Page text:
“Premature deindustrialization in the developing world, Dan Rodrik’s weblog”, 12 February 2015.
 “WTO warns on rise of protectionist measures by G20 economies”, FT.com, 21 June 2016.
 “Why is the Federal Reserve provoking a financial crisis?”, BestEvidence, 15 February 2023.
 Smith, J., “Why coronavirus could spark a capitalist supernova”, Open Democracy, 31 March 2020.
 See Phillips L., Rozworski, M., People’s Republic of Walmart: How the World’s Largest Corporations are Laying the Foundation for Socialism, Verso, 2019.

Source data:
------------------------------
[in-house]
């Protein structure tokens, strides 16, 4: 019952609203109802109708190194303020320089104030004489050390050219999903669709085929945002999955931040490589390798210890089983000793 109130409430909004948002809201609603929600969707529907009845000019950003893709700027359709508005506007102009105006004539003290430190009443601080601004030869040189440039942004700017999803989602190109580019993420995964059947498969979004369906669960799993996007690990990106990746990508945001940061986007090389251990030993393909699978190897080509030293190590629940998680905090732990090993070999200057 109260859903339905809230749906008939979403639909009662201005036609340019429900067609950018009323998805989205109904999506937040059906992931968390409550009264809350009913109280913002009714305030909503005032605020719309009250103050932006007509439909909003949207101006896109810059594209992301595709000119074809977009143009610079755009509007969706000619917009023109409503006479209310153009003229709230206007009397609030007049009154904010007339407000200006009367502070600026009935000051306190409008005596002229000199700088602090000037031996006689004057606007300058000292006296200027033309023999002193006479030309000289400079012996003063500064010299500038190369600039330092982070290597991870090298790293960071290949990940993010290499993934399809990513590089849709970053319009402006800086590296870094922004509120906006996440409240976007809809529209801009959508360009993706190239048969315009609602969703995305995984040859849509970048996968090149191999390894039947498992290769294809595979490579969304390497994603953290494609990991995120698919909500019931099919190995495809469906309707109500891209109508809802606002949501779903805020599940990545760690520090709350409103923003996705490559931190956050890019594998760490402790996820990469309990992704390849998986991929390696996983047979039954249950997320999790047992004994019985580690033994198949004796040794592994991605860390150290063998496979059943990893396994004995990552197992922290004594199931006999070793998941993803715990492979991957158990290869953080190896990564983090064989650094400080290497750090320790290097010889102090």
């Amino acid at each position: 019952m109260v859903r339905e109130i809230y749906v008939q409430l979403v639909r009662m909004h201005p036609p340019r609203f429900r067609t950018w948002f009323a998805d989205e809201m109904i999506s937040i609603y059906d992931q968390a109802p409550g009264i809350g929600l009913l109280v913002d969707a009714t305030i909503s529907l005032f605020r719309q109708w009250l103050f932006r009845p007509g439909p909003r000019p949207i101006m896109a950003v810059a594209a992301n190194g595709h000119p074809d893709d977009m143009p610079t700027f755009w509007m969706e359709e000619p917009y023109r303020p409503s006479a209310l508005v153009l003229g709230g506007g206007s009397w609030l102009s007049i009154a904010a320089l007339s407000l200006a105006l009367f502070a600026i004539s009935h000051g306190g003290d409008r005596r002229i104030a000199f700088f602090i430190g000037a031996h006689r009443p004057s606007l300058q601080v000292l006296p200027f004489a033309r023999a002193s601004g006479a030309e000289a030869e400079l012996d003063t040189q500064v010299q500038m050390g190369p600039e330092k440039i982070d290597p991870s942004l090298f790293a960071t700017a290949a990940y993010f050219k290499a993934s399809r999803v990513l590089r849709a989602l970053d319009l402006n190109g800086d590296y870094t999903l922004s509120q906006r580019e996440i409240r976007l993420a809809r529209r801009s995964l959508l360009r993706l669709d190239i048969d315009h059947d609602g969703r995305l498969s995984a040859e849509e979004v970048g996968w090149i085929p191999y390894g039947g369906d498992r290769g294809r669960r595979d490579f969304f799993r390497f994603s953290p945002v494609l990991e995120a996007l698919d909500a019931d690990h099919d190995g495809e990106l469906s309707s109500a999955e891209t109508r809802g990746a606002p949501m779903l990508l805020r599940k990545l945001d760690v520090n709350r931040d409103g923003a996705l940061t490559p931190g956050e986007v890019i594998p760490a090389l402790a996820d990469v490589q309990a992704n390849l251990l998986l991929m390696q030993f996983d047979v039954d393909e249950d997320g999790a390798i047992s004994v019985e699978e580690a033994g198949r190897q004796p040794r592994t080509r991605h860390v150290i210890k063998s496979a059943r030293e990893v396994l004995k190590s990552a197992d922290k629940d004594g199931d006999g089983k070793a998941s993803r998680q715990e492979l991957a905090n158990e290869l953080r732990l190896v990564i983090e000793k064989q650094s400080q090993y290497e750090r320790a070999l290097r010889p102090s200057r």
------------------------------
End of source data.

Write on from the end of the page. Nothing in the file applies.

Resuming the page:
“[Inside Walmart] everything is planned… The different departments, stores, trucks and suppliers do not compete against each other in a market…. (p. 21)…. It is no small irony that one of Walmart’s main competitors… Sears, Roebuck & Company, destroyed itself by … instituting an internal market (pp. 27–31).”
 “Fiat currency is dying a natural death – its logical replacement is a digital voucher system fixed to labour time”, 21 February 2020, grossmanite.medium.com.